Market and RV impact of Italy’s vehicle tax amendments
3 January 2019
Italy has now amended its vehicle taxation plans in the 2019 Budget, resolving the disagreement between the governing parties that occurred in December. The revised tax system, which applies to all new cars registered from 1 March 2019 onwards, will boost registrations in the short term but have a negative impact on residual values (RV)- especially of diesels - as the used car market is further flooded.
All new cars emitting less than 90g/km CO2 will be eligible for a “bonus” payment, which increases the lower the emissions. Conversely, a financial penalty is levied for all cars emitting over 160g/km CO2, climbing from €1,100 to €2,500. The original amendment to the 2019 Budget planned to increase taxes on cars with internal combustion engines (ICE) while subsidising low-emission vehicles whereas the new scheme. In reality of course, ICE cars will still be most heavily penalised and hybrid and electric vehicles will benefit but the system is now emissions-based, regardless of fuel type.
Moreover, the new tax rate will not apply to all ICE cars as small family cars will be exempt. This will undoubtedly come as a major relief to Fiat Chrysler Automobiles (FCA) as small family cars dominate its line-up. However, FCA does not yet offer any hybrid or electric vehicles in Europe (the electric version of the 500 city car is only available in the US) and this change in its core domestic market may accelerate the Group’s electrification plans.
The effect on the new car market in the months to come is clear, as Stefano Ferruzzi, Country Manager for Autovista in Italy, comments; ‘In the first two months of 2019, we will face a strong registration volume for >160g/km cars, many of which will then be offered for sale as 0km used cars. This will further penalise the used car market, already impacted by the enormous stock of 0km used cars available - 178,000 cars at the end of December, almost 10% of all new car registrations in 2018.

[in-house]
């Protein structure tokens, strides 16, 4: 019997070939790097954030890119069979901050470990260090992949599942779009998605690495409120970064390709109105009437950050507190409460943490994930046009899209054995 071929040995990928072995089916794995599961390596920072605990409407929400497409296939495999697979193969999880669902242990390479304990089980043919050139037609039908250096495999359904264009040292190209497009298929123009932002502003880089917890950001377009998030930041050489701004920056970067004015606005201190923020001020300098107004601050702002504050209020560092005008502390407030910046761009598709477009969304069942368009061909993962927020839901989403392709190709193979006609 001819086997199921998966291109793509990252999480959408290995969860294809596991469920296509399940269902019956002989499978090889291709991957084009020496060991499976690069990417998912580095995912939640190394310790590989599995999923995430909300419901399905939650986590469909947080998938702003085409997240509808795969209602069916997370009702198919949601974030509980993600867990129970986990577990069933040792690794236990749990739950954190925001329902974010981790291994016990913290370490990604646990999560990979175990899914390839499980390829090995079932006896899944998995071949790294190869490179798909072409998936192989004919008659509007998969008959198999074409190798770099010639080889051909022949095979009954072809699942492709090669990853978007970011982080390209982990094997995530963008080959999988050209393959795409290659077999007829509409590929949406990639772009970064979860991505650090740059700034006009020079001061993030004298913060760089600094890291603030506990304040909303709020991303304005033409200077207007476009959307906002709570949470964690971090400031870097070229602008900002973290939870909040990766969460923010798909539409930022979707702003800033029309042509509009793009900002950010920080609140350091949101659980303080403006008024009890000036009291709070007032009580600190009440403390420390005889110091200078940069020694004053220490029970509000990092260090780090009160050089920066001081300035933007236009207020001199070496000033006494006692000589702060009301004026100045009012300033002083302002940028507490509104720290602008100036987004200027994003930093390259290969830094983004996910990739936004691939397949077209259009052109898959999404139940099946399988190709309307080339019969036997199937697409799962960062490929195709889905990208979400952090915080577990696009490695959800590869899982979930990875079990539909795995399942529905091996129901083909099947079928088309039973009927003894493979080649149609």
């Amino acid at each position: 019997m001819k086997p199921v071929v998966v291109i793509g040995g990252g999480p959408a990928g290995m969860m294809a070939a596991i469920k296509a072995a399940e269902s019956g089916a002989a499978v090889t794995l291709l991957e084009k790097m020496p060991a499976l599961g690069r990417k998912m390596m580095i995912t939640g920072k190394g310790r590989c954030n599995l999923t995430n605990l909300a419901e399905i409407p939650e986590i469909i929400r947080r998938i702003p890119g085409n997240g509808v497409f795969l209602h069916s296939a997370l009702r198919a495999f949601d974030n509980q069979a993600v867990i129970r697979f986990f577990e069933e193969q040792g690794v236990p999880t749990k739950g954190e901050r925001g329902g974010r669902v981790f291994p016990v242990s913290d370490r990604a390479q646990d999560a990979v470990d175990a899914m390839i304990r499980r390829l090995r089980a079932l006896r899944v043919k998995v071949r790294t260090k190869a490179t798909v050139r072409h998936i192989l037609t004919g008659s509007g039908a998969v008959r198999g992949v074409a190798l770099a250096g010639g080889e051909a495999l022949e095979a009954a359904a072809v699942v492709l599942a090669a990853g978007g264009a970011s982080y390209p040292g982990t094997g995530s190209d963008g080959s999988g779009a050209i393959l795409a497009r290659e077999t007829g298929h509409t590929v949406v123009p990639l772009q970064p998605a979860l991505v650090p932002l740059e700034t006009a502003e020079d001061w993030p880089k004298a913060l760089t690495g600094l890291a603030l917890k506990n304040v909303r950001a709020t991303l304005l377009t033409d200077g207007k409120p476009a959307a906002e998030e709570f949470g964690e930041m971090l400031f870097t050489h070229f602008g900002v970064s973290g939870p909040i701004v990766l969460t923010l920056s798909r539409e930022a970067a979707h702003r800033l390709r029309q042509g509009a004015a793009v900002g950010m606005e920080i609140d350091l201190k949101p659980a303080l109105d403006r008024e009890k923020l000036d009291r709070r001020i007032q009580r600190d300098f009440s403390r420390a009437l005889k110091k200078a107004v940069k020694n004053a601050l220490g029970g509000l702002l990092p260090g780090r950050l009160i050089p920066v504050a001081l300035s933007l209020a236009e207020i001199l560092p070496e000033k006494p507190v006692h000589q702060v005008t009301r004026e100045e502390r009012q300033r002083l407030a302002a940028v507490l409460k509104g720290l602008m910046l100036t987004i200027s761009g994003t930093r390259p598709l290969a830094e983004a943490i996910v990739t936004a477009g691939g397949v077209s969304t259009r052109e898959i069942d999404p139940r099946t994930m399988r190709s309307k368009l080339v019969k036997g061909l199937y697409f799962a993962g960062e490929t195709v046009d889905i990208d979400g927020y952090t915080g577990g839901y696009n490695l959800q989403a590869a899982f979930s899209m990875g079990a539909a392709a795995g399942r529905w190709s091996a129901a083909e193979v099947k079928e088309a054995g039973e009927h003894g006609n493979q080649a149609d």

‘As a consequence, I expect an overall decrease in residual values (RV) as the 0km cars will be priced low in order to be sold on quickly,’ Ferruzzi adds. This means that the only cars which will have strengthening RVs in Italy will be hybrids – across all segments and body types – and small/medium crossovers.
Finally, Ferruzzi states that ‘I expect a further penalisation of diesel cars as almost 70% of the 0km stock is diesel and diesel. Demand for new diesel cars dropped by 12% in 2018 with 140,000 fewer cars registered than in 2017 and demand for used diesels is declining similarly – or even more – as a few cities have introduced bans on pre-Euro 5 diesel cars.’
Autovista has amended its 2019 RV outlook for Italy accordingly, with diesel RVs now expected to fall by 2% in both the 12month/20,000km and 36 month/60,000km scenarios. Petrol RVs are now merely expected to be stable in both scenarios but hybrid RVs are now forecast to strengthen by 3%, compared to our previous forecast of 2%.